2. Backupify.com is an amazing backup service.
    They backup all kinds of online data including gmail, facebook, flickr, blogger, and picasa.
    I also had Backupify backup google docs…so I have a copy of all my docs (that’s a big deal…over 4 years of documents).
    With Backupify, they automatically backup your data and you don’t have to worry about it. It’s an amazing service.
  3. Here are more ways to backup gmail:
  4. There are lots of other ways to backup gmail. Just search google. Those are the two I use.

Third: I will never again use a free email address that I don’t own.
When someone else is in control of your contact location (your email address), when they decide to take it from you, you’re out of luck.
From now on I’ll have my own domain and have Google Apps handle the email.
Now, if something happens to my account, I just change my DNS settings to somewhere else and my email address doesn’t disappear.
Because I have backups of everything, if they disable my account, I can just reconstruct everything.
Yesterday I bought a domain from Godaddy for less than $8 (search “godaddy promo code” and use a coupon when checking out). I have already set it up in Google Apps and have a new email address.

Fourth: Dealing with passwords
I shouldn’t have to say that using an insecure password is just playing with fire. At some point you WILL get burned. That’s just stupid.
Most people use a secure password, they just use the same password for everything.
I’m fine with that…to a point.
Now I know you should always have a different password for the things that matter to you:

  1. email
  2. facebook
  3. bank
  4. paypal
  5. godaddy (or domain registrar)
  6. hosting
  7. …figure out what’s important to you

Use a different secure password for each of the important ones.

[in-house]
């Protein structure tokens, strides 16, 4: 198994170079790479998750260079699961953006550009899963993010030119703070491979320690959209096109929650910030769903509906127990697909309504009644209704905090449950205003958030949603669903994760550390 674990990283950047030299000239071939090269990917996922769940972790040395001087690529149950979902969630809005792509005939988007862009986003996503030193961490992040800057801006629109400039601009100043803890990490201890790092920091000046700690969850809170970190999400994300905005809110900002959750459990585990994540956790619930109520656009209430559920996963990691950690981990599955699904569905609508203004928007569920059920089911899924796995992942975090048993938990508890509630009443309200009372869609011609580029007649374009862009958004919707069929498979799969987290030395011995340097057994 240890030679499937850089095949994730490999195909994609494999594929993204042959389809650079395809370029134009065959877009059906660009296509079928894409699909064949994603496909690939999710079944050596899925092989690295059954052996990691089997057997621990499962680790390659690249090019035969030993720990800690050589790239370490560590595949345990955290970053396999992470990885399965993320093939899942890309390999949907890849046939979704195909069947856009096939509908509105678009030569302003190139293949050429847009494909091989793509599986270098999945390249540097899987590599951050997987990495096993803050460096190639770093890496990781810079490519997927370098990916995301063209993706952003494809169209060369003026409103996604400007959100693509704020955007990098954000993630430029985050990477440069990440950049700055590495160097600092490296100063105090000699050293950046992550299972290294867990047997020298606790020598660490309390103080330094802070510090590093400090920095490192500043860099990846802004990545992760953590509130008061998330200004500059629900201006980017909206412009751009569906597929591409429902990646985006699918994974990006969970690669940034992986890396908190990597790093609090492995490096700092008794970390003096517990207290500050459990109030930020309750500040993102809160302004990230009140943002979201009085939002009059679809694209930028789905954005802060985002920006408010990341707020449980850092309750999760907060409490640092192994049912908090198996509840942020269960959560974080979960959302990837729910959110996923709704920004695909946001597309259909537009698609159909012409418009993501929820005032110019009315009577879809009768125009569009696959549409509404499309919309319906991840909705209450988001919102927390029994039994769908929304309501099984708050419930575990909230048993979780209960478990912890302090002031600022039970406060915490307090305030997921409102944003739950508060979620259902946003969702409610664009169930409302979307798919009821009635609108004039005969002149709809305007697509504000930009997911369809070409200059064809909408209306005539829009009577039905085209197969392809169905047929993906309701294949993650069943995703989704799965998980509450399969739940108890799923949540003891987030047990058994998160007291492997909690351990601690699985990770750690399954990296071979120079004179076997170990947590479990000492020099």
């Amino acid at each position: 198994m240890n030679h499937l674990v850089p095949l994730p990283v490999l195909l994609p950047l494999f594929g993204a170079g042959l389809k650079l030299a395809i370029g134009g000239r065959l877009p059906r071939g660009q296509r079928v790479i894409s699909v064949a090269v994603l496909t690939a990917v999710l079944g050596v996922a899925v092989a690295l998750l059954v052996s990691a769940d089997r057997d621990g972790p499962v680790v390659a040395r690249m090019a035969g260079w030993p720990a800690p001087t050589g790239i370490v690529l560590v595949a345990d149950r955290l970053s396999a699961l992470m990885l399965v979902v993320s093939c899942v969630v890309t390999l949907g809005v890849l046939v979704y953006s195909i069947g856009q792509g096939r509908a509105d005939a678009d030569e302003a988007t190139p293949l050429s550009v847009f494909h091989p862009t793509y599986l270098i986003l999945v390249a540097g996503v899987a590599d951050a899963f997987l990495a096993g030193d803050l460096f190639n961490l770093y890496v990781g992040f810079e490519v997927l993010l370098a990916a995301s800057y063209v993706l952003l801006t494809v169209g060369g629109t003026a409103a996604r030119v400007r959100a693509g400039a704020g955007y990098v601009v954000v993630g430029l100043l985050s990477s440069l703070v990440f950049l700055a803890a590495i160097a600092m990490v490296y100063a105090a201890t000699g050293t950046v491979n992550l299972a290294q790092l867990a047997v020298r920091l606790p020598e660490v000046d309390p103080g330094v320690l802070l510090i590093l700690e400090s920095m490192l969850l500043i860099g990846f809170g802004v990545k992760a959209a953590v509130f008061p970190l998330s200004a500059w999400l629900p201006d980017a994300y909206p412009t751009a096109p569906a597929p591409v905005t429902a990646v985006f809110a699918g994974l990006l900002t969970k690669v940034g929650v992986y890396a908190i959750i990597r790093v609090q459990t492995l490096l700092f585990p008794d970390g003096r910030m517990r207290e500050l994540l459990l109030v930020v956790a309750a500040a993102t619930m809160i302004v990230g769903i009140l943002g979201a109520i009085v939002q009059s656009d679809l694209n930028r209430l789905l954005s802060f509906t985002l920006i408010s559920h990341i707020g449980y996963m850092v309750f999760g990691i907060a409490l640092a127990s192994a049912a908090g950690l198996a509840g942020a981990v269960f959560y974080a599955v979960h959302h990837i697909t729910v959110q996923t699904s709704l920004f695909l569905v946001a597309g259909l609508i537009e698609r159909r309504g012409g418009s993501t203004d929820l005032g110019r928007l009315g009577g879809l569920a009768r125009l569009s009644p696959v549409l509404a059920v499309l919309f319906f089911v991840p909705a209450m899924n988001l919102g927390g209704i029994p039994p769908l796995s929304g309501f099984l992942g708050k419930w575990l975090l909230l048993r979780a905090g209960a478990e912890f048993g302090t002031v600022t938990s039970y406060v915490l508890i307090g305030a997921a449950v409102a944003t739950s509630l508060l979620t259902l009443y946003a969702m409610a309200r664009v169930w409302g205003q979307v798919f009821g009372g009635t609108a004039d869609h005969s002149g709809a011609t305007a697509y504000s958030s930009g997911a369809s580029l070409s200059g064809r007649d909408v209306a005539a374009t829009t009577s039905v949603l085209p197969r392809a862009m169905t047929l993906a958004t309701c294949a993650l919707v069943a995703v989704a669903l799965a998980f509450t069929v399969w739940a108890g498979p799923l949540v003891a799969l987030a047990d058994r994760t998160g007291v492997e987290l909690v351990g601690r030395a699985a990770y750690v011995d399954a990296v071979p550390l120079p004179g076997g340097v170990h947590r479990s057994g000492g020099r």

Fifth: Prepare for the worst with ALL important accounts
I’m in the process of going through the account recovery steps for things that are important to me (especially the google account recovery process). When I lose another account, I want to be able to get it back fast.

Sixth: Lastpass
I love Lastpass. I love that I have all my passwords in one place, and that I can find out all the services that I have passwords to just by looking through the list. I also love that I can change my important passwords as often as needed and I don’t have to worry about remembering them. Lastpass does it for me, across all my computers and my phone.
Before you hate on me and say I’m stupid for using an online service to store my passwords, look at the security Lastpass uses. It’s pretty darn good.


If you have a gmail.com address as your primary email you’re playing with fire.
I’m not saying don’t use gmail. I’m just saying:
Make backups. Lots. Often.
Make sure you’re prepared to go through the recovery process of your important digital data.


Here’s another horror story of an expensive hacking…and things you should change right now!

Filed under General by  #


This webinar is SEO 101.
If you’re new to SEO, watch it. It will help you get going in the right direction.

If you’re already advanced at SEO, skip past my notes below and see why I asked him to do this webinar.

Here are the notes I took during the webinar

  • PPC and SEO build on each other – when you do both they boost each other
  • All traffic isn’t created equal – target BUYERS for your traffic
  • Google measures bounceback rate – if your site has a high bounceback rate you’re losing SEO
  • 5 Steps to SEO success

    1. Pick the right domain
      Get your keywords in your domain
      Add buyer keywords into your domain
    2. Write a 500-600 word article
      Make the articles targeted to a single keyword
      One article per page
      Outsource it
    3. Use your main keyword (the keyword in your domain) in your headline
      Use the keyword first!
      Engage your reader with the headline. Don’t be boring.
    4. Use your main keyword in your Title tag
      Don’t use more than 3 keyword phrases in your title tag
    5. Get keyword targeted backlinks to your site (42:00)
      If you’re not going to get backlinks to your site, there’s no point in building your site.
      get 200 good links each month
      space them out over the month
      randomize it
      8 places to get links to your website (51:00)

      • free directories
      • paid directories